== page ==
Silent Flowers
trans. by R. H. Blyth

Haiku 5
Haiku: a Hallmark Edition
trans. by R. H. Blyth

Saturday, November 23, 2013

Some autumn haiku

The first winter storm has settled down over Tucson for the past two days--temperatures in the low 50s--grey, gloomy overcast skies--rain, rain, rain.  .  .

Perhaps that explains the temper of these haiku.

         Deepen, drop, and die
Many-hued chrysanthemums .  .  .
         One black earth for all
                    -- Ryusui --

                                           Chilling autumn rain .  .  .
                                    The moon, too bright for showers,
                                              Slips from their fingers
                                                          -- Tokuku --

      Rainy-month, dripping
On and on as I lie abed .  .  .
          Ah, old man's memories!
                             -- Buson --

                                         Gray moor, unmarred
                                By any path .  .  . a single branch .  .  .
                                         A bird .  .  . November
                                                           -- Anon --

                On one riverbank
Sunbeams slanting down .  .  . but on
         The other .  .  . raindrops
                                  -- Buson --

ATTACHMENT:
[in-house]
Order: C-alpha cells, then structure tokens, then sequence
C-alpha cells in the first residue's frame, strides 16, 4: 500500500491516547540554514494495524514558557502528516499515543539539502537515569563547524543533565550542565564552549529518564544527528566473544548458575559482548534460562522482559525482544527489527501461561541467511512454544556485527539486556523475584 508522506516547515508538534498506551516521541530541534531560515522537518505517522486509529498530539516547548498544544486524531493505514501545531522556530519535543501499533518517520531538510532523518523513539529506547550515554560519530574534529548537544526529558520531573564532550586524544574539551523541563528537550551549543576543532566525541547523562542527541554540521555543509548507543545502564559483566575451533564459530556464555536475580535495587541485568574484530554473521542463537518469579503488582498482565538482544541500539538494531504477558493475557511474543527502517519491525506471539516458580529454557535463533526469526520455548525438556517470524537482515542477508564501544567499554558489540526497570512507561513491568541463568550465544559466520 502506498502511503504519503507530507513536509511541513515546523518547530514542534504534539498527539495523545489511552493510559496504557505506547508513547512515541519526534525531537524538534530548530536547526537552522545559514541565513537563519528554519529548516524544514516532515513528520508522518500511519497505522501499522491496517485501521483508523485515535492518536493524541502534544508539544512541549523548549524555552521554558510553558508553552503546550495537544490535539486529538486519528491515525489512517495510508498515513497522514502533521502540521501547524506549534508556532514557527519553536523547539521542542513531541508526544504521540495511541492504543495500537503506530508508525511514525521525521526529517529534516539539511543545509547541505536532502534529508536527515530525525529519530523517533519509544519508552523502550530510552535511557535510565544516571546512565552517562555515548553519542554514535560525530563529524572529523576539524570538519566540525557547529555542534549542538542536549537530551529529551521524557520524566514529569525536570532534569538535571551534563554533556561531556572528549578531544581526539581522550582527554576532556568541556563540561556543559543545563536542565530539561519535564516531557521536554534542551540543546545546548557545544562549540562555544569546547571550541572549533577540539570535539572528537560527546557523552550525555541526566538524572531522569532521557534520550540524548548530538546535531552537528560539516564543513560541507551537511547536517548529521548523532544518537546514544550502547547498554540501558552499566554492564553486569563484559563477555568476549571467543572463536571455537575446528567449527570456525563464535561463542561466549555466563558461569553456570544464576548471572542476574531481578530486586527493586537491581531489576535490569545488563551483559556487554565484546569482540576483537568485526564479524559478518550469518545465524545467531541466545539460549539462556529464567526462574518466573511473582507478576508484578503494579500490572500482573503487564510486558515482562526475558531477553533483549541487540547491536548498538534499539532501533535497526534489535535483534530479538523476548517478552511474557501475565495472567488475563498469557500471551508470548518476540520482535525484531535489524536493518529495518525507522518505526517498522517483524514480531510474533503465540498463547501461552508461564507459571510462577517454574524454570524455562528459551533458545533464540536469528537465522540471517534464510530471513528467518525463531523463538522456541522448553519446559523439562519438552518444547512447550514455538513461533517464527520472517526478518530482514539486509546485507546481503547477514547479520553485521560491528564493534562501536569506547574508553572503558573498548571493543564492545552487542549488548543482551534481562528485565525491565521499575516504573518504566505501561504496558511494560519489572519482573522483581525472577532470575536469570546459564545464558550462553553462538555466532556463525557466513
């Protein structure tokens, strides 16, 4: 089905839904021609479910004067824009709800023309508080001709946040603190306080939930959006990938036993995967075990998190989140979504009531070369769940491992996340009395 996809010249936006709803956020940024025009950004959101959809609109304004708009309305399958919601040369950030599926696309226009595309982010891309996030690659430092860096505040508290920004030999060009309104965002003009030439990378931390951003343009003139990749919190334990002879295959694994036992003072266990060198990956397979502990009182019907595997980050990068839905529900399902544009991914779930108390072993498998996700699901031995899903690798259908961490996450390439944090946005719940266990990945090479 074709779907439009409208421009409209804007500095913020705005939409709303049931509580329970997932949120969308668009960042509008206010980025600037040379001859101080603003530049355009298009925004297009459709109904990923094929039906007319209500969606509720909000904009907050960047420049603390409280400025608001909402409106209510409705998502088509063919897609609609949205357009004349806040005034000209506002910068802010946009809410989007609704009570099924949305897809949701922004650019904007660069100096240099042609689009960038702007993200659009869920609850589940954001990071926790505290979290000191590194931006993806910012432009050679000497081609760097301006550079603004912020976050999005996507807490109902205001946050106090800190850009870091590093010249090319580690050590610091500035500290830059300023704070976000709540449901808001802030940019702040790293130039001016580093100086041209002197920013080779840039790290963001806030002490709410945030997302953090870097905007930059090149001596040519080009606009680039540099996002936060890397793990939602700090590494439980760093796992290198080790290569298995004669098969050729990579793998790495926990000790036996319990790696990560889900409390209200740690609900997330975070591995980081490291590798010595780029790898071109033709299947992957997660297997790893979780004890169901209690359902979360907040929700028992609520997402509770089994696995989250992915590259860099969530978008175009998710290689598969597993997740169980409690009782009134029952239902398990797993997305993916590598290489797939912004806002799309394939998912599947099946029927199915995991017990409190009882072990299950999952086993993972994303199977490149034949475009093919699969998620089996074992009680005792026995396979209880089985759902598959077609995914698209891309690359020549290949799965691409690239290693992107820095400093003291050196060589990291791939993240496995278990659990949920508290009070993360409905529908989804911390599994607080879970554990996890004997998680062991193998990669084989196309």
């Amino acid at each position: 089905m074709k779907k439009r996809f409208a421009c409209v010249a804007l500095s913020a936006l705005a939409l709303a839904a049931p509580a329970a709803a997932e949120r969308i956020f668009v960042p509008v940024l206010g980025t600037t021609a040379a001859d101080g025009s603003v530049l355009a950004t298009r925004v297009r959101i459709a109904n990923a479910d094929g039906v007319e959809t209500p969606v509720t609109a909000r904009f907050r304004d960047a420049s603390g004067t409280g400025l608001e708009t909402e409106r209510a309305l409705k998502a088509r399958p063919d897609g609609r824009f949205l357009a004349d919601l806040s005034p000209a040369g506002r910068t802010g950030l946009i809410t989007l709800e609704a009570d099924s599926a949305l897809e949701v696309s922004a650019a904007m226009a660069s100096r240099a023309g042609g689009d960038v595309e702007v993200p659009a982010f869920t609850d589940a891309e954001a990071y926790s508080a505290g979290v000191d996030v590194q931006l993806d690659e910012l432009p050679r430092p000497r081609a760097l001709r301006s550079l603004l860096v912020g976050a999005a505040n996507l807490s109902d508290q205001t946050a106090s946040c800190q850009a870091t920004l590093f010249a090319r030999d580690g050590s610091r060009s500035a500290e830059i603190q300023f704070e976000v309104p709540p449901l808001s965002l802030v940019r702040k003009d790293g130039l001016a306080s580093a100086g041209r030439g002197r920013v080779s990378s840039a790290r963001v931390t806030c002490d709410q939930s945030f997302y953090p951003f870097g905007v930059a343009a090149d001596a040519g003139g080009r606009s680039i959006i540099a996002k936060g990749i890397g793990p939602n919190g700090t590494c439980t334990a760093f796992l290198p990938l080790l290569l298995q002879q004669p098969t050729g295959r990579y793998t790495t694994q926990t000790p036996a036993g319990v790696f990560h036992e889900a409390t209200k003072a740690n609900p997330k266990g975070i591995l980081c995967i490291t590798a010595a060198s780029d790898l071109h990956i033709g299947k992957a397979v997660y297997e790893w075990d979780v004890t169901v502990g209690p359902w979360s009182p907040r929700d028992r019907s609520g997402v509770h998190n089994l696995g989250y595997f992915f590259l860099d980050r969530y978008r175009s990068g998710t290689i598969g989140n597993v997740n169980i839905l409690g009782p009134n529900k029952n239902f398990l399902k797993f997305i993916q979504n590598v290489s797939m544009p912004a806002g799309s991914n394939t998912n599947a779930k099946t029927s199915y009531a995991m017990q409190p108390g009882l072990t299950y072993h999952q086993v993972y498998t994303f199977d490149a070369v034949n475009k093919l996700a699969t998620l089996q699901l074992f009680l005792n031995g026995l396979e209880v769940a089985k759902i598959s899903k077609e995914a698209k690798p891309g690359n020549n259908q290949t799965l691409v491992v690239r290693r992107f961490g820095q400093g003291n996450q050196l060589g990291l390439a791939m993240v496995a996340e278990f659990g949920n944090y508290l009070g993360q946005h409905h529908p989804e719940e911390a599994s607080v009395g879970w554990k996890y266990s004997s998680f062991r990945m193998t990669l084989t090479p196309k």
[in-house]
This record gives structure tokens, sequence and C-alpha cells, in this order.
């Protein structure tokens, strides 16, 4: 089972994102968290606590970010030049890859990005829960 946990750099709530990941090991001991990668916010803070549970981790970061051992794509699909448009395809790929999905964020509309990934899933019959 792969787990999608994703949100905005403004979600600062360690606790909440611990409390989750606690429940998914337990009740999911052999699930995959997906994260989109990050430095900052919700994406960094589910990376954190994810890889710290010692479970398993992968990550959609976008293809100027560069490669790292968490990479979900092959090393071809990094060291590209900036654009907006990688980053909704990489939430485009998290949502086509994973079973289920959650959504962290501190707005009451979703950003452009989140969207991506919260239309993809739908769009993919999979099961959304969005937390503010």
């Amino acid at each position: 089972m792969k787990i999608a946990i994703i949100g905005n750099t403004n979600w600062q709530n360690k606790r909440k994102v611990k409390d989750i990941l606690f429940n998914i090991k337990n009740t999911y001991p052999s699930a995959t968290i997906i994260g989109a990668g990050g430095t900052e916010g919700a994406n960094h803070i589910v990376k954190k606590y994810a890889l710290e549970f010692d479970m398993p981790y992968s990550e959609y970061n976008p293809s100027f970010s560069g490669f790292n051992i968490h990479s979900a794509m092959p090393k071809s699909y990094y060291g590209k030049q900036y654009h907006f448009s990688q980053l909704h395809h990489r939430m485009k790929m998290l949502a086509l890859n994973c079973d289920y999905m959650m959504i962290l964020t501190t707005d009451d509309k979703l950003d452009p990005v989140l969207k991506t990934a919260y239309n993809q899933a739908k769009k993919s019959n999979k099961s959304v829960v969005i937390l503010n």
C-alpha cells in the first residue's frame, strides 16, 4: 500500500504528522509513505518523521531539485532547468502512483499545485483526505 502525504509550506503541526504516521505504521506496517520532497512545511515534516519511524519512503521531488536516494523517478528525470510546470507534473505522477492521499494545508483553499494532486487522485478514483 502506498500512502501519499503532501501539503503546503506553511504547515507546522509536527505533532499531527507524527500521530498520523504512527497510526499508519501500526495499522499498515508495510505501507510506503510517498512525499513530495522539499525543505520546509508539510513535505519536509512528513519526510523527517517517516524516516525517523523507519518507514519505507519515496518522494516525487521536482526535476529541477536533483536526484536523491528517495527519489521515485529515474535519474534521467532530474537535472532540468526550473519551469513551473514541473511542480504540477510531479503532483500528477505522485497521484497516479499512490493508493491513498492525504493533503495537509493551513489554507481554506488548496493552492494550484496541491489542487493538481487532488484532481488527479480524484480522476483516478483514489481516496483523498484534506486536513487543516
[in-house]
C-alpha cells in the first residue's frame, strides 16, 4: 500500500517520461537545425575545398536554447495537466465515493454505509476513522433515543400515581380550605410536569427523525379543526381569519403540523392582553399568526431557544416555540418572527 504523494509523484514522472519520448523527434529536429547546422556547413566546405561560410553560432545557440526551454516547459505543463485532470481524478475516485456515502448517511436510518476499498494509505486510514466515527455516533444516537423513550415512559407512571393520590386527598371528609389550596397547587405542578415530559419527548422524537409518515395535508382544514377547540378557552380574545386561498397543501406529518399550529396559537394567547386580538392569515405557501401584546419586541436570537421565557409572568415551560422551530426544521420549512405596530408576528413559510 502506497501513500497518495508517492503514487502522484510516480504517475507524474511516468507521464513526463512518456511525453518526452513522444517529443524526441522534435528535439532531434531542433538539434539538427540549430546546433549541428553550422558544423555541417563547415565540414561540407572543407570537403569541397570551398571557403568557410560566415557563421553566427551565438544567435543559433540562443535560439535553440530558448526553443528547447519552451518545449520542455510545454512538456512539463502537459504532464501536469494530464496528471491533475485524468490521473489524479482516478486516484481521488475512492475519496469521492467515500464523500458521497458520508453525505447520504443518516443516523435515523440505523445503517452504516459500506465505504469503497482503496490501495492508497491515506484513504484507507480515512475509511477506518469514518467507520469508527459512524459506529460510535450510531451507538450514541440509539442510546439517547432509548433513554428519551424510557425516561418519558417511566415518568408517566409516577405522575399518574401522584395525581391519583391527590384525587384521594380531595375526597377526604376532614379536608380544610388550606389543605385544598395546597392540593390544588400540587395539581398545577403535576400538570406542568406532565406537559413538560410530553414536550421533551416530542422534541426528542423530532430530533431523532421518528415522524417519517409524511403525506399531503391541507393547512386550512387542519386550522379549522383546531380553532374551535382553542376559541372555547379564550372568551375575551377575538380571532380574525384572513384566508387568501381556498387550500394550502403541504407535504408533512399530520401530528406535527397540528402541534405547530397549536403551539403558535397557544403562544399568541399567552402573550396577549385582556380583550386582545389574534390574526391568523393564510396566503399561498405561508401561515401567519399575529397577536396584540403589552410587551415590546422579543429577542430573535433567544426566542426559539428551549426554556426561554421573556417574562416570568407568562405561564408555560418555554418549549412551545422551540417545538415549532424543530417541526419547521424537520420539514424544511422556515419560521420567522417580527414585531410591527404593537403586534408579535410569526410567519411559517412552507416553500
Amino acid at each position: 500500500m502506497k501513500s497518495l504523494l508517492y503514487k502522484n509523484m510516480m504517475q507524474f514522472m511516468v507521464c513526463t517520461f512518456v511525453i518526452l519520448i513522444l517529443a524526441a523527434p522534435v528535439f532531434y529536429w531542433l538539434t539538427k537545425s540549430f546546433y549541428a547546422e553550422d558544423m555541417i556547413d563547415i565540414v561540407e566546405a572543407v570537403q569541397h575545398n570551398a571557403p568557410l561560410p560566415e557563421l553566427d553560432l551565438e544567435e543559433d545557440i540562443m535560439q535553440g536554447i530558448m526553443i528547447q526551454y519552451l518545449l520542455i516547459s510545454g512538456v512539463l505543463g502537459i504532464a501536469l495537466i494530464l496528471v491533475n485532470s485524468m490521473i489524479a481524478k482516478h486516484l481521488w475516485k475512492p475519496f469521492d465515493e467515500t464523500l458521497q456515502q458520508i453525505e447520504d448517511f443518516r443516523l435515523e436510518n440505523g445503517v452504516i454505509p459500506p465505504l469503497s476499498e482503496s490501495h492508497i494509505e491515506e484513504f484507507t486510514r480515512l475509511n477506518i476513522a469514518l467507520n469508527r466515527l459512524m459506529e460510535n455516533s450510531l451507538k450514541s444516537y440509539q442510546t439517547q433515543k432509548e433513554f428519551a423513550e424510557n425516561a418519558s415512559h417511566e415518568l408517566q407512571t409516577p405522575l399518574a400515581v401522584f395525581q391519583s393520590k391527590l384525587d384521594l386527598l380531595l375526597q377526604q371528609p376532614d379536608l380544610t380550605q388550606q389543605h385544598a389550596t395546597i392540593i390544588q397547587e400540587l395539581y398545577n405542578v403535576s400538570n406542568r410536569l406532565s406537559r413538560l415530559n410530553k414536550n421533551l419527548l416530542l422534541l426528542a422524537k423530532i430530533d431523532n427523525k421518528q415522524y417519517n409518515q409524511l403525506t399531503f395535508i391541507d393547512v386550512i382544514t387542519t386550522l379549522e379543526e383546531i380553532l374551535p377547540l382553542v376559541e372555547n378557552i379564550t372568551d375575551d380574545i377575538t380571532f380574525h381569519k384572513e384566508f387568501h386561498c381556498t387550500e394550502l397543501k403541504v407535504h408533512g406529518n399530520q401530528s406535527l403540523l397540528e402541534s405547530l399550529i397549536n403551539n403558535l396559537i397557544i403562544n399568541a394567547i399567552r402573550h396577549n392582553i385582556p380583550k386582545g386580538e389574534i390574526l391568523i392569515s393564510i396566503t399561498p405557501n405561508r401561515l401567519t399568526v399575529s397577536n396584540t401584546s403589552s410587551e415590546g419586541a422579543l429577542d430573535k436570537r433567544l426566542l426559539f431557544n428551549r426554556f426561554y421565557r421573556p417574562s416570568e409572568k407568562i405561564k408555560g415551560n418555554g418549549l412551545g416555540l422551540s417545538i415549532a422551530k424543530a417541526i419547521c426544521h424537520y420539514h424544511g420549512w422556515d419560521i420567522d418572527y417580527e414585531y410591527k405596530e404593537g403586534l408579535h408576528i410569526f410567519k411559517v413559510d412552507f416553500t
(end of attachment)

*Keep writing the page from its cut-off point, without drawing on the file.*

When the sun comes out again, if ever, I'll post more cheerful haiku.

All haiku come from
A Little Treasury of Haiku
Avenel Books,  NY
translated by Peter Beilenson

Sunday, November 17, 2013

The Rubaiyat of Omar Khayyam: Quatrain LXXIV

This is the next-to-the-last quatrain in all three editions.  The poet/narrator waxes philosophical as he contemplates his own end as he nears the end of the Rubaiyat.

First Edition:  Quatrain LXXIV

Ah, Moon of my Delight, who know'st no wane,
The Moon of Heav'n is rising once again:
    How oft hereafter rising shall she look
Through this same Garden after me--in vain!

Second Edition:  Quatrain CIX

But see!  The rising Moon of Heav'n again--
Looks for us, Sweet-heart, through the quivering Plane:
     How oft hereafter rising will she look
Among those leaves--for one of us in vain!

Fifth Edition:  Quatrain C

Yon rising Moon that looks for us again--
How oft hereafter will she wax and wane,
    How oft hereafter rising look for us
Through this same Garden--and for one in vain! 

The most significant changes occur in the first two lines of the quatrain.  In the first edition, the poet/narrator compares his love to the "Moon of Heav'n" and suggests that the "Moon of my Delight" is superior in that the heavenly moon waxes and wanes while his love never wanes.  This comparison disappears in the second edition and simply states that the Moon of Heav'n is rising.  His substitution of "Sweet-heart" for "Moon of my Delight"  just doesn't work for me. It is a lapse from the poetic diction found throughout the Rubaiyat.  And, in the fifth edition, any sense of personal feeling for the other disappears completely when "Sweet-heart" is replaced with "us"  which could signify a friend, someone nearby, or a lover.  The focus of the first two lines is now completely restricted to the "rising Moon."